There is a pretty big population of mentally wounded people. Most aren’t, most are OK, but there is a still a significant population. How do you take this population of perhaps half a million people and try to give them some kind of narrative structure? There are any number of ways to do it. I chose was to start with Adam Schumann and build out from there. In other words, I was describing a cluster of people who are all related in some way to each other through the experience of war—they know each other or they have contact with each other—and in writing about that cluster maybe it would seem emblematic of all the various clusters across the country. Once that decision was made, it became a matter of going out there, meeting these people again, telling them what I was up to, and being very forthcoming and transparent about my methods and intentions.
Guernica: How did you express your intentions?
David Finkel: If they hadn’t seen the first book, I gave them a copy. I described the way I work: that I don’t tend to visit, I tend to stay a long time. I explained that they could not be editors of the book or in any way be seen as censors, that they wouldn’t see what I was writing about them until the book was published. So it required some faith on their part; they had to come up with a reason for doing this. I wasn’t going to supply them with a reason, and I asked them to think it over. If they said yes: great, off we went. If they said no: that’s a perfectly reasonable decision. But they all said yes, for their own reasons.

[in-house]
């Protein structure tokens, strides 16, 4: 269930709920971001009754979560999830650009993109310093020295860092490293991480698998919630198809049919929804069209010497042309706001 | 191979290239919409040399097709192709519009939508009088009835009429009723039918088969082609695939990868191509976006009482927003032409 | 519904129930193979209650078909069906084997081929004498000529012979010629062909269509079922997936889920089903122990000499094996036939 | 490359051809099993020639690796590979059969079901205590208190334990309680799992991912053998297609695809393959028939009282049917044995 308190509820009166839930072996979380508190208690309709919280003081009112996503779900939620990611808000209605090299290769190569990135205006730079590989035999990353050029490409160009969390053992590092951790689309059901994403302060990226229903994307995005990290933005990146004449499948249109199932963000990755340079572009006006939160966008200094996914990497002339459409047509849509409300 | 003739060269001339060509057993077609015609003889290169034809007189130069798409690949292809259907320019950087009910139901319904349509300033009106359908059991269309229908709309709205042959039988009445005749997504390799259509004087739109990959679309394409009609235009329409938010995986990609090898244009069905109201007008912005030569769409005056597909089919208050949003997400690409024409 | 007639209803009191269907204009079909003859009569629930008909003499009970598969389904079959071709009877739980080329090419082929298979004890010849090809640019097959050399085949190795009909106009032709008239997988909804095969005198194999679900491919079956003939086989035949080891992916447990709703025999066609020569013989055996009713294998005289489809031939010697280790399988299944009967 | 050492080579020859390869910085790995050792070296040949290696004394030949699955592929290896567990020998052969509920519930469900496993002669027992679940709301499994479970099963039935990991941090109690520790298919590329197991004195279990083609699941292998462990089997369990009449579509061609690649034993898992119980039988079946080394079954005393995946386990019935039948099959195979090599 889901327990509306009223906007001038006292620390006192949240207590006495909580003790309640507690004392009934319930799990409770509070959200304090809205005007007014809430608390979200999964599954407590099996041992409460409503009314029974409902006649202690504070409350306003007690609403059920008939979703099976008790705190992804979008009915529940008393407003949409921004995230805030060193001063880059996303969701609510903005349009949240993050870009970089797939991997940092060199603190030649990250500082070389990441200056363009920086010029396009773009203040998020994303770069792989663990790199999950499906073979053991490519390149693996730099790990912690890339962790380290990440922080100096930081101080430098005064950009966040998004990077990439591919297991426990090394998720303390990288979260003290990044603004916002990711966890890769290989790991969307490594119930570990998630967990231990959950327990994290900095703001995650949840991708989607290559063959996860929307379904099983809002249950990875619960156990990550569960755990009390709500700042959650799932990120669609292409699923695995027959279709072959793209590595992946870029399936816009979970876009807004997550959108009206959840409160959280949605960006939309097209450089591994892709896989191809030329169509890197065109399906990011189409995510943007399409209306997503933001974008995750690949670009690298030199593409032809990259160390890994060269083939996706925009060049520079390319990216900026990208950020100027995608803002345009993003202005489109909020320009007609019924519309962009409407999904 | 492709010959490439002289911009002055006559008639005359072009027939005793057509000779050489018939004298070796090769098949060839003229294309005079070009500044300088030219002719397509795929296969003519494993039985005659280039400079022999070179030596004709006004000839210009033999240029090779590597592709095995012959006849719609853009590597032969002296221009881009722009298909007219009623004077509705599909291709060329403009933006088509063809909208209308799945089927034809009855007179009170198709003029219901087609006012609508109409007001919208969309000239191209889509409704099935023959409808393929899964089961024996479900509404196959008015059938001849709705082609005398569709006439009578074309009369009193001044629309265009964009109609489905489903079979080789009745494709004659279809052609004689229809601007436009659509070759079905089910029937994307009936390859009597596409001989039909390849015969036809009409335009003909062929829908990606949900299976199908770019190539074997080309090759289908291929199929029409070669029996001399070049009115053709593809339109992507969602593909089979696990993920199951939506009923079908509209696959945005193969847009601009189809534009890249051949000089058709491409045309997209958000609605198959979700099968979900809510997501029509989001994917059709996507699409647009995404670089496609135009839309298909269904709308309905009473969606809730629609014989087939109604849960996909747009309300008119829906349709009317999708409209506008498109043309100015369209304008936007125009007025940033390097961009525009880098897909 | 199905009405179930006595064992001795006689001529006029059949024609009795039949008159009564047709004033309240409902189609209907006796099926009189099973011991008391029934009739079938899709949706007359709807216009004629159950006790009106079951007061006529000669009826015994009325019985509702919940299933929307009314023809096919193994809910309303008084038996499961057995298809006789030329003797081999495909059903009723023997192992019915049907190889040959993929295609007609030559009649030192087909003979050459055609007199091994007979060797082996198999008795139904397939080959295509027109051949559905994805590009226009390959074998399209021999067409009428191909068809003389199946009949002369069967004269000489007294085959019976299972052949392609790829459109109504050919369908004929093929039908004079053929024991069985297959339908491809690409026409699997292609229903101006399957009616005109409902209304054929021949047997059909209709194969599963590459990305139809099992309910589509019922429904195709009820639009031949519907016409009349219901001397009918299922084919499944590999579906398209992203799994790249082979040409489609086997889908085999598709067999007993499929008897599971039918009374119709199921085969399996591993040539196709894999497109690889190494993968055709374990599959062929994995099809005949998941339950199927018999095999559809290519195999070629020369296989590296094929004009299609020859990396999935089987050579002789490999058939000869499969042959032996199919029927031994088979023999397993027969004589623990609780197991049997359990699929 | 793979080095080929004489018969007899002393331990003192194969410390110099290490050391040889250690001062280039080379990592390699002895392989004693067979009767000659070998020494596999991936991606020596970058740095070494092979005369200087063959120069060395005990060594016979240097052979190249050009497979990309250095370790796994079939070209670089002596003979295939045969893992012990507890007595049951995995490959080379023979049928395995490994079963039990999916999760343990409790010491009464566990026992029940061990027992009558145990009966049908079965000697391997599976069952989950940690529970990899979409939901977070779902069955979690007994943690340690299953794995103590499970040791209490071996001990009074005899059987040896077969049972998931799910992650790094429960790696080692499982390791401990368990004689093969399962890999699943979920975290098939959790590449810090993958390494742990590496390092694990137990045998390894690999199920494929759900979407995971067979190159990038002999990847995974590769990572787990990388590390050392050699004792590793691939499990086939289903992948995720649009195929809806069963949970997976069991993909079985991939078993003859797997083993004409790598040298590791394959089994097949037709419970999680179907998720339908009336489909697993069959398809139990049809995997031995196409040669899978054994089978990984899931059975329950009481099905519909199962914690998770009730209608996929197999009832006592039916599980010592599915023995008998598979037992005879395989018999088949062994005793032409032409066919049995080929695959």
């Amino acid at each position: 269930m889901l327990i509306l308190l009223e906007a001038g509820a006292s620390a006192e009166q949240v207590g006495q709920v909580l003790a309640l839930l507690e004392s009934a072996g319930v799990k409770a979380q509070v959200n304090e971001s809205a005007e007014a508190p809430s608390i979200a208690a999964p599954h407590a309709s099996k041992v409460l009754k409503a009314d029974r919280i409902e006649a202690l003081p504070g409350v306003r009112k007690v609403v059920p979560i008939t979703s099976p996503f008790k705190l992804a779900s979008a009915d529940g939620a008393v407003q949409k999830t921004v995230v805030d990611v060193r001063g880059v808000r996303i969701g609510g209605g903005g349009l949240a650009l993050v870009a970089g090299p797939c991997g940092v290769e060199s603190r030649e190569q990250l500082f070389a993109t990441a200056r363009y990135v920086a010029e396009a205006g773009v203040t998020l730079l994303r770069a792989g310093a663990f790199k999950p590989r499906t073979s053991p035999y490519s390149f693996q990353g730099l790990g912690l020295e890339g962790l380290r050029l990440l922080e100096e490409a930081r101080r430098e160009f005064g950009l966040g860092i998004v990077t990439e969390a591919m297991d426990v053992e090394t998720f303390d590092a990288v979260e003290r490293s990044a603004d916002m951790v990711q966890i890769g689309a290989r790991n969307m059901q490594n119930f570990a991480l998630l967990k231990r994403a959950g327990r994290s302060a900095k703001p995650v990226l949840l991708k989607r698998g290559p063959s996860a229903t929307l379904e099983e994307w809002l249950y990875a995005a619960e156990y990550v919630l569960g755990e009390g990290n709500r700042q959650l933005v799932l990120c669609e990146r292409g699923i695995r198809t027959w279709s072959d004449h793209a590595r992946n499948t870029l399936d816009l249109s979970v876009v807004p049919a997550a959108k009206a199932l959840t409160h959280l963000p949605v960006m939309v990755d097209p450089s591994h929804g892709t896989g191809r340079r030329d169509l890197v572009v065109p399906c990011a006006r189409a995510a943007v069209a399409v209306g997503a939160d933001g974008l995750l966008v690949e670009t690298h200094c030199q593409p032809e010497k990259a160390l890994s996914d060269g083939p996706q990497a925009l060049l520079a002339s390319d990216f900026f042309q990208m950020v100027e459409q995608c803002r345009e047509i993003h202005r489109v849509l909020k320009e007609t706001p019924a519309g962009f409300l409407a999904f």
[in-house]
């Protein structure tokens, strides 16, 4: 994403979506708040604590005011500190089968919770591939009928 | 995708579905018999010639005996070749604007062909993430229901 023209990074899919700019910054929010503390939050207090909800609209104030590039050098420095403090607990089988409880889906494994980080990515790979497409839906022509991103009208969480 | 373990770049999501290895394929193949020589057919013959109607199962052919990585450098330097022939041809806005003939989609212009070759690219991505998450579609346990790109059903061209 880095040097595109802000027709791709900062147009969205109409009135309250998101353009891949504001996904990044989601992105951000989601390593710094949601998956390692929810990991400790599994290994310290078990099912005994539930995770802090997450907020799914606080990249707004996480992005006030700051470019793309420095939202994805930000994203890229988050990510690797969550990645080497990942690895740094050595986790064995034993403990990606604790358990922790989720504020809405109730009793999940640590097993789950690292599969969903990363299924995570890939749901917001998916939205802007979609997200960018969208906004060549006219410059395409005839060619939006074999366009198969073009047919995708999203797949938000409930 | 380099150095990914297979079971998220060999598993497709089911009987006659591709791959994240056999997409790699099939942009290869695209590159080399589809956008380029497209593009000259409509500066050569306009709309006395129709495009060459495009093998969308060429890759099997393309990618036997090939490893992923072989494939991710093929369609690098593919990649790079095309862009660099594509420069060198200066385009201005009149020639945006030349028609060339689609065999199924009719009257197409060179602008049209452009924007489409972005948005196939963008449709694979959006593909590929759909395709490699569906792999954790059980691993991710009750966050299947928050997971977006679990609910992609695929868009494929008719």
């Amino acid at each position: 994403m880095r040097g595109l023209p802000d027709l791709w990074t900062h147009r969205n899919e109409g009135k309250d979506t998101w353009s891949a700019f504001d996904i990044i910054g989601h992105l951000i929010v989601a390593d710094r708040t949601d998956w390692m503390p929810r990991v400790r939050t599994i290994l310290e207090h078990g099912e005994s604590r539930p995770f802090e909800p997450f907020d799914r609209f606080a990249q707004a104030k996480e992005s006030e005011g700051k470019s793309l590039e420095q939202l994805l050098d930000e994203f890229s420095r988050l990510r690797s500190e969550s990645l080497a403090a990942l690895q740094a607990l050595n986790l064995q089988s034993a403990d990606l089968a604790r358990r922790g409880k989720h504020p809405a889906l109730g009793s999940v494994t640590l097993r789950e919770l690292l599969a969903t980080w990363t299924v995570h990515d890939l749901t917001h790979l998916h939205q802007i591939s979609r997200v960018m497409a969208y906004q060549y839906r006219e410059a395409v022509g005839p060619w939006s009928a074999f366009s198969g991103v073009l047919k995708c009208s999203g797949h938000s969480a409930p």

I had outlined it clearly enough so that I was just going to be there and be present. And they were all pretty great about it. It’s not like I go away entirely, but eventually I do become the guy in the back seat who they’re not even thinking about as they go about their lives in the front seat, which includes some pretty intimate, brutal encounters.